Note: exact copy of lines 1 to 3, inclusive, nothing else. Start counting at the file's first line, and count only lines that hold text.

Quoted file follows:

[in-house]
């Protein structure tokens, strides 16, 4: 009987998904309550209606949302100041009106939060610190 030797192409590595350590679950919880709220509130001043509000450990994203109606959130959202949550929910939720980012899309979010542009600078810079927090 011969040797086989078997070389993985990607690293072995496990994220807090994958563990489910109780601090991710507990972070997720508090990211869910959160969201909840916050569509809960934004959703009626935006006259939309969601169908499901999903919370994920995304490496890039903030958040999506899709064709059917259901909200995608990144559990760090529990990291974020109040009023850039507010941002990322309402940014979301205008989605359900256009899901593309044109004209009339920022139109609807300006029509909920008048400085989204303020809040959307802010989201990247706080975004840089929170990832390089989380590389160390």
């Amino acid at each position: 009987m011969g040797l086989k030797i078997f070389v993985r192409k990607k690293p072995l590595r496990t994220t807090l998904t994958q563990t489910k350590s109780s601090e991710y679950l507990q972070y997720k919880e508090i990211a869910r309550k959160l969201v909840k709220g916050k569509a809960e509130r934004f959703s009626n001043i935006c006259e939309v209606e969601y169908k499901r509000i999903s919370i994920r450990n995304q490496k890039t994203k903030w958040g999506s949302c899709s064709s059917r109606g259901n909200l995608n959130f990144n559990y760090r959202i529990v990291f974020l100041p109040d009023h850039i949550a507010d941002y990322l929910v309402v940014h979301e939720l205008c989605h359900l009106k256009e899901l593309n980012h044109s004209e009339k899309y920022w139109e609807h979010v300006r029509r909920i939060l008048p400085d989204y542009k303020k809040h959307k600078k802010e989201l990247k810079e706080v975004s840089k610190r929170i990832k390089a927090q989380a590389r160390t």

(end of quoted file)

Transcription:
[in-house]
């Protein structure tokens, strides 16, 4: 009987998904309550209606949302100041009106939060610190 030797192409590595350590679950919880709220509130001043509000450990994203109606959130959202949550929910939720980012899309979010542009600078810079927090 011969040797086989078997070389993985990607690293072995496990994220807090994958563990489910109780601090991710507990972070997720508090990211869910959160969201909840916050569509809960934004959703009626935006006259939309969601169908499901999903919370994920995304490496890039903030958040999506899709064709059917259901909200995608990144559990760090529990990291974020109040009023850039507010941002990322309402940014979301205008989605359900256009899901593309044109004209009339920022139109609807300006029509909920008048400085989204303020809040959307802010989201990247706080975004840089929170990832390089989380590389160390």
């Amino acid at each position: 009987m011969g040797l086989k030797i078997f070389v993985r192409k990607k690293p072995l590595r496990t994220t807090l998904t994958q563990t489910k350590s109780s601090e991710y679950l507990q972070y997720k919880e508090i990211a869910r309550k959160l969201v909840k709220g916050k569509a809960e509130r934004f959703s009626n001043i935006c006259e939309v209606e969601y169908k499901r509000i999903s919370i994920r450990n995304q490496k890039t994203k903030w958040g999506s949302c899709s064709s059917r109606g259901n909200l995608n959130f990144n559990y760090r959202i529990v990291f974020l100041p109040d009023h850039i949550a507010d941002y990322l929910v309402v940014h979301e939720l205008c989605h359900l009106k256009e899901l593309n980012h044109s004209e009339k899309y920022w139109e609807h979010v300006r029509r909920i939060l008048p400085d989204y542009k303020k809040h959307k600078k802010e989201l990247k810079e706080v975004s840089k610190r929170i990832k390089a927090q989380a590389r160390t």